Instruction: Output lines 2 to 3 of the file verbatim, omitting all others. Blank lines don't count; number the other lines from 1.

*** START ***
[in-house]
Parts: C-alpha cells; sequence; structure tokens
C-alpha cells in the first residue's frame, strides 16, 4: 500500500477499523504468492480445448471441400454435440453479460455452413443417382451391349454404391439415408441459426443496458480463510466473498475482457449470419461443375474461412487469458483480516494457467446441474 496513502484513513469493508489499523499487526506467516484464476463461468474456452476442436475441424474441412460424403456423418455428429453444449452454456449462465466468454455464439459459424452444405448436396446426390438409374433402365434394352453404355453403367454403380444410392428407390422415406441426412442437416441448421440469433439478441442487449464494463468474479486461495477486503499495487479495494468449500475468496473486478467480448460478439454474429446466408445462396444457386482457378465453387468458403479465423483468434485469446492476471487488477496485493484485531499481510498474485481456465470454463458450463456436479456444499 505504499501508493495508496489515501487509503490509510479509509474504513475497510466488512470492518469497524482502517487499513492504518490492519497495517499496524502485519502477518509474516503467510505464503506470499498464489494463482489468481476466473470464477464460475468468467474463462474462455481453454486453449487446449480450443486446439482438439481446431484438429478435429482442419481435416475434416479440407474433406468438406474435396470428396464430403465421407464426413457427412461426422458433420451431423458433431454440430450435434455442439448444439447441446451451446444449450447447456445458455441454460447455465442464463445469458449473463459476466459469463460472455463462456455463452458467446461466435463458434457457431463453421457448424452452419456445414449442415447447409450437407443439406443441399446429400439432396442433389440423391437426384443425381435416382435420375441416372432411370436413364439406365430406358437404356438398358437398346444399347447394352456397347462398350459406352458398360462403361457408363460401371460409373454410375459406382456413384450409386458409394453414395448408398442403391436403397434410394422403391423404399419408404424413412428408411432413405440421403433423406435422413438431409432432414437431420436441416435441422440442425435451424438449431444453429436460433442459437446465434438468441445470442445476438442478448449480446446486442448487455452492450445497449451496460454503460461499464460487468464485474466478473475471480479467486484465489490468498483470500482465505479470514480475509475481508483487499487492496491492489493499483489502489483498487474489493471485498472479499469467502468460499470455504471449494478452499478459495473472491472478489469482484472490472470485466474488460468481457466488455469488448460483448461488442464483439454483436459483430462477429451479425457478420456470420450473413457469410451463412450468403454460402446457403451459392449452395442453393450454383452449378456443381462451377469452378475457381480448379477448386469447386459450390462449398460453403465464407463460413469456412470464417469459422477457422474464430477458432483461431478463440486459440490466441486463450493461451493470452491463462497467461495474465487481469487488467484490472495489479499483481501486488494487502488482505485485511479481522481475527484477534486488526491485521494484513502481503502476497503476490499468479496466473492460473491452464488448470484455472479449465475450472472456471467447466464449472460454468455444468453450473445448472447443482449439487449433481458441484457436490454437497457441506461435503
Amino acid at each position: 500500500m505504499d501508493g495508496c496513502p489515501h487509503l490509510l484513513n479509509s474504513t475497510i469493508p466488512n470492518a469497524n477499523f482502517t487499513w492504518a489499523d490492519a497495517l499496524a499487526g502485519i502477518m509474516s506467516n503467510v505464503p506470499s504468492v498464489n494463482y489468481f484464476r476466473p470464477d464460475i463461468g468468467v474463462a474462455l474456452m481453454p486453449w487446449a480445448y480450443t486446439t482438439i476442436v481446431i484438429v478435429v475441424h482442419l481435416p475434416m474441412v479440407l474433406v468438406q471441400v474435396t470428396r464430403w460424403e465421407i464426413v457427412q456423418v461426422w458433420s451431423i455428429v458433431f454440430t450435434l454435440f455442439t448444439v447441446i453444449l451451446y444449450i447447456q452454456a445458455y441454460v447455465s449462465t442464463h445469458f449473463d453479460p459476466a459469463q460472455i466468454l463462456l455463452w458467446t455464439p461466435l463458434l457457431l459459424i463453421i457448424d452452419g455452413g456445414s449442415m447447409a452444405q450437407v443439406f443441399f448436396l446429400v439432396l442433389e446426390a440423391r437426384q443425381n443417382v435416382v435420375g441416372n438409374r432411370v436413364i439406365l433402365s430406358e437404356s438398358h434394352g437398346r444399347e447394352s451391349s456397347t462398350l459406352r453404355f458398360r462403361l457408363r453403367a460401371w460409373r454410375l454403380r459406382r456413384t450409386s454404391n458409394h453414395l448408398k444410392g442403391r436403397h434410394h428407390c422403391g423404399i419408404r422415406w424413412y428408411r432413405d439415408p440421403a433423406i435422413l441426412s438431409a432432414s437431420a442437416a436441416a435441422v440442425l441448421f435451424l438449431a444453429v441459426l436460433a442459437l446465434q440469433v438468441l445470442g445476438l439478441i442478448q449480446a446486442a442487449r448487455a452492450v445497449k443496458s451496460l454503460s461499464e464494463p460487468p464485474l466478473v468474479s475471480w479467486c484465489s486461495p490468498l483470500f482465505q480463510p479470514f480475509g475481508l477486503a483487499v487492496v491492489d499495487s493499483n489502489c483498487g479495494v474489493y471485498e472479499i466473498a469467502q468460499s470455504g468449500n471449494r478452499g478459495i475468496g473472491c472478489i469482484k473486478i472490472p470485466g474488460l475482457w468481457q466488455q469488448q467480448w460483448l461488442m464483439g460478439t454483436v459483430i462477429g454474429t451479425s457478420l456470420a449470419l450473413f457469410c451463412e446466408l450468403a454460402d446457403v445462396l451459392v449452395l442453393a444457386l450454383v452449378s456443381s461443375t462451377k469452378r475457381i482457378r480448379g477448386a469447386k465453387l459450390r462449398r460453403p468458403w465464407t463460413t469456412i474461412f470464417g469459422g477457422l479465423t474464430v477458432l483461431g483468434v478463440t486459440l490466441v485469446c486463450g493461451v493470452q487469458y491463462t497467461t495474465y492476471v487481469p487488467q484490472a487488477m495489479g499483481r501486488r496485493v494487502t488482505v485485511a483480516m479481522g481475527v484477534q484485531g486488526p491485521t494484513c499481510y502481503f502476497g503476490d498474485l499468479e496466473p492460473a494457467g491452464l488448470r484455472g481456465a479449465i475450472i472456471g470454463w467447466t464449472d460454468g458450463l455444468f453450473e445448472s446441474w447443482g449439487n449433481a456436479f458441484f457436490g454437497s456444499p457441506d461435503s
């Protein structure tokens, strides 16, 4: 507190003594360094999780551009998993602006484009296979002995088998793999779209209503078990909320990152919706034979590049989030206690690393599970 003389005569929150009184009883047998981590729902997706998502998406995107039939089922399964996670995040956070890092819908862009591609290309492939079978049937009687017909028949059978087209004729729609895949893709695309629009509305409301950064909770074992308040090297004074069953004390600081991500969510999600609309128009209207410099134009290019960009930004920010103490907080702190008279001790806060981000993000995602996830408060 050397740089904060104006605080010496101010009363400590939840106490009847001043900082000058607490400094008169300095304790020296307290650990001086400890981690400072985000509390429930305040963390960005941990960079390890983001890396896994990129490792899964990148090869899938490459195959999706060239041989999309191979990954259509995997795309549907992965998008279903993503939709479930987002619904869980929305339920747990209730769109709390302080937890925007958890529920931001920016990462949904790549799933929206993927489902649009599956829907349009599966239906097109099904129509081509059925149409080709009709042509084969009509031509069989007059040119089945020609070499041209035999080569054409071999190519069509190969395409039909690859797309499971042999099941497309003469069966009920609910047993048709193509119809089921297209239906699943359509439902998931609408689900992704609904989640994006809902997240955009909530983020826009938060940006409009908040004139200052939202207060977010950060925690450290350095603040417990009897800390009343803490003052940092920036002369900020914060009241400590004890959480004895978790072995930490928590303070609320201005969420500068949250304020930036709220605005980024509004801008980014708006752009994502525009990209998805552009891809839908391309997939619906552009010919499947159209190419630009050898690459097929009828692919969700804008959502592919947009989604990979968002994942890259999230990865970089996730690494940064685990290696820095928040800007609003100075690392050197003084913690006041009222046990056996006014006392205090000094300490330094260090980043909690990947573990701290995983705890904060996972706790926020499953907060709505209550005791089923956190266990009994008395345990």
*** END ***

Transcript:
Parts: C-alpha cells; sequence; structure tokens
C-alpha cells in the first residue's frame, strides 16, 4: 500500500477499523504468492480445448471441400454435440453479460455452413443417382451391349454404391439415408441459426443496458480463510466473498475482457449470419461443375474461412487469458483480516494457467446441474 496513502484513513469493508489499523499487526506467516484464476463461468474456452476442436475441424474441412460424403456423418455428429453444449452454456449462465466468454455464439459459424452444405448436396446426390438409374433402365434394352453404355453403367454403380444410392428407390422415406441426412442437416441448421440469433439478441442487449464494463468474479486461495477486503499495487479495494468449500475468496473486478467480448460478439454474429446466408445462396444457386482457378465453387468458403479465423483468434485469446492476471487488477496485493484485531499481510498474485481456465470454463458450463456436479456444499 505504499501508493495508496489515501487509503490509510479509509474504513475497510466488512470492518469497524482502517487499513492504518490492519497495517499496524502485519502477518509474516503467510505464503506470499498464489494463482489468481476466473470464477464460475468468467474463462474462455481453454486453449487446449480450443486446439482438439481446431484438429478435429482442419481435416475434416479440407474433406468438406474435396470428396464430403465421407464426413457427412461426422458433420451431423458433431454440430450435434455442439448444439447441446451451446444449450447447456445458455441454460447455465442464463445469458449473463459476466459469463460472455463462456455463452458467446461466435463458434457457431463453421457448424452452419456445414449442415447447409450437407443439406443441399446429400439432396442433389440423391437426384443425381435416382435420375441416372432411370436413364439406365430406358437404356438398358437398346444399347447394352456397347462398350459406352458398360462403361457408363460401371460409373454410375459406382456413384450409386458409394453414395448408398442403391436403397434410394422403391423404399419408404424413412428408411432413405440421403433423406435422413438431409432432414437431420436441416435441422440442425435451424438449431444453429436460433442459437446465434438468441445470442445476438442478448449480446446486442448487455452492450445497449451496460454503460461499464460487468464485474466478473475471480479467486484465489490468498483470500482465505479470514480475509475481508483487499487492496491492489493499483489502489483498487474489493471485498472479499469467502468460499470455504471449494478452499478459495473472491472478489469482484472490472470485466474488460468481457466488455469488448460483448461488442464483439454483436459483430462477429451479425457478420456470420450473413457469410451463412450468403454460402446457403451459392449452395442453393450454383452449378456443381462451377469452378475457381480448379477448386469447386459450390462449398460453403465464407463460413469456412470464417469459422477457422474464430477458432483461431478463440486459440490466441486463450493461451493470452491463462497467461495474465487481469487488467484490472495489479499483481501486488494487502488482505485485511479481522481475527484477534486488526491485521494484513502481503502476497503476490499468479496466473492460473491452464488448470484455472479449465475450472472456471467447466464449472460454468455444468453450473445448472447443482449439487449433481458441484457436490454437497457441506461435503